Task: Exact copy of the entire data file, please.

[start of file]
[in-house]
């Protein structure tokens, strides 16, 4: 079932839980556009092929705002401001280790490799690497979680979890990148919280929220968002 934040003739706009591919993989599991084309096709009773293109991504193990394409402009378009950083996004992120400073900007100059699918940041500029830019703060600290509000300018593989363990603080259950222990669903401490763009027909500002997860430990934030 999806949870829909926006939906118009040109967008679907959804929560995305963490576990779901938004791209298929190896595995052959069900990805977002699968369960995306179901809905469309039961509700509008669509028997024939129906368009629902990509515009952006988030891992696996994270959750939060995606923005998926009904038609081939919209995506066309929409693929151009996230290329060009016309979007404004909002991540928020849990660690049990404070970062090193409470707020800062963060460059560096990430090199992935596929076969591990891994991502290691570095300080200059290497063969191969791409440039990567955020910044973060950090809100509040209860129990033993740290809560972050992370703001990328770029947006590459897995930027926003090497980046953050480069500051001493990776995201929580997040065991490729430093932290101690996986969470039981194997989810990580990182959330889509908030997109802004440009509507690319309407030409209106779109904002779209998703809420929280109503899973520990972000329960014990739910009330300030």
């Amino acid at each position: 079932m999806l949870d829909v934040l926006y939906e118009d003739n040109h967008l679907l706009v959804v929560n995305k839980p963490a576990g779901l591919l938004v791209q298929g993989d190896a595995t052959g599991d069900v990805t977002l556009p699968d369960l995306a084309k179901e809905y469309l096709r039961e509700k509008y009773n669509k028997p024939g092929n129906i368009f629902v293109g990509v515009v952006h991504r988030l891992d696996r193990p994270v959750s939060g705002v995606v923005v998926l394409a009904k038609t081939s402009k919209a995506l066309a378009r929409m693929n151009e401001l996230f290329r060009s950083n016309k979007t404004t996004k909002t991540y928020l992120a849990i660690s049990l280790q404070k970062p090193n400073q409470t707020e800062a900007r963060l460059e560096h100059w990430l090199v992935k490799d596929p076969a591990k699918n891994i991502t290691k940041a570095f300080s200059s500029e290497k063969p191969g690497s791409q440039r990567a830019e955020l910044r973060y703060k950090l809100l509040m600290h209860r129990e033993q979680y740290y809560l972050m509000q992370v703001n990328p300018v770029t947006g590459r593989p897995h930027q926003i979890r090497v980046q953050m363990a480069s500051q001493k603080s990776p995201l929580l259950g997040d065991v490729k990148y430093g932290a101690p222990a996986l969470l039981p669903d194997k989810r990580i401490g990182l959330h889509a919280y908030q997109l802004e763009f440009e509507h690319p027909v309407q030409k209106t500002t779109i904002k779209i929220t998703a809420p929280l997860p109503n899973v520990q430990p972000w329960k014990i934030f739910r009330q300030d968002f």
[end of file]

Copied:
[in-house]
């Protein structure tokens, strides 16, 4: 079932839980556009092929705002401001280790490799690497979680979890990148919280929220968002 934040003739706009591919993989599991084309096709009773293109991504193990394409402009378009950083996004992120400073900007100059699918940041500029830019703060600290509000300018593989363990603080259950222990669903401490763009027909500002997860430990934030 999806949870829909926006939906118009040109967008679907959804929560995305963490576990779901938004791209298929190896595995052959069900990805977002699968369960995306179901809905469309039961509700509008669509028997024939129906368009629902990509515009952006988030891992696996994270959750939060995606923005998926009904038609081939919209995506066309929409693929151009996230290329060009016309979007404004909002991540928020849990660690049990404070970062090193409470707020800062963060460059560096990430090199992935596929076969591990891994991502290691570095300080200059290497063969191969791409440039990567955020910044973060950090809100509040209860129990033993740290809560972050992370703001990328770029947006590459897995930027926003090497980046953050480069500051001493990776995201929580997040065991490729430093932290101690996986969470039981194997989810990580990182959330889509908030997109802004440009509507690319309407030409209106779109904002779209998703809420929280109503899973520990972000329960014990739910009330300030």
């Amino acid at each position: 079932m999806l949870d829909v934040l926006y939906e118009d003739n040109h967008l679907l706009v959804v929560n995305k839980p963490a576990g779901l591919l938004v791209q298929g993989d190896a595995t052959g599991d069900v990805t977002l556009p699968d369960l995306a084309k179901e809905y469309l096709r039961e509700k509008y009773n669509k028997p024939g092929n129906i368009f629902v293109g990509v515009v952006h991504r988030l891992d696996r193990p994270v959750s939060g705002v995606v923005v998926l394409a009904k038609t081939s402009k919209a995506l066309a378009r929409m693929n151009e401001l996230f290329r060009s950083n016309k979007t404004t996004k909002t991540y928020l992120a849990i660690s049990l280790q404070k970062p090193n400073q409470t707020e800062a900007r963060l460059e560096h100059w990430l090199v992935k490799d596929p076969a591990k699918n891994i991502t290691k940041a570095f300080s200059s500029e290497k063969p191969g690497s791409q440039r990567a830019e955020l910044r973060y703060k950090l809100l509040m600290h209860r129990e033993q979680y740290y809560l972050m509000q992370v703001n990328p300018v770029t947006g590459r593989p897995h930027q926003i979890r090497v980046q953050m363990a480069s500051q001493k603080s990776p995201l929580l259950g997040d065991v490729k990148y430093g932290a101690p222990a996986l969470l039981p669903d194997k989810r990580i401490g990182l959330h889509a919280y908030q997109l802004e763009f440009e509507h690319p027909v309407q030409k209106t500002t779109i904002k779209i929220t998703a809420p929280l997860p109503n899973v520990q430990p972000w329960k014990i934030f739910r009330q300030d968002f």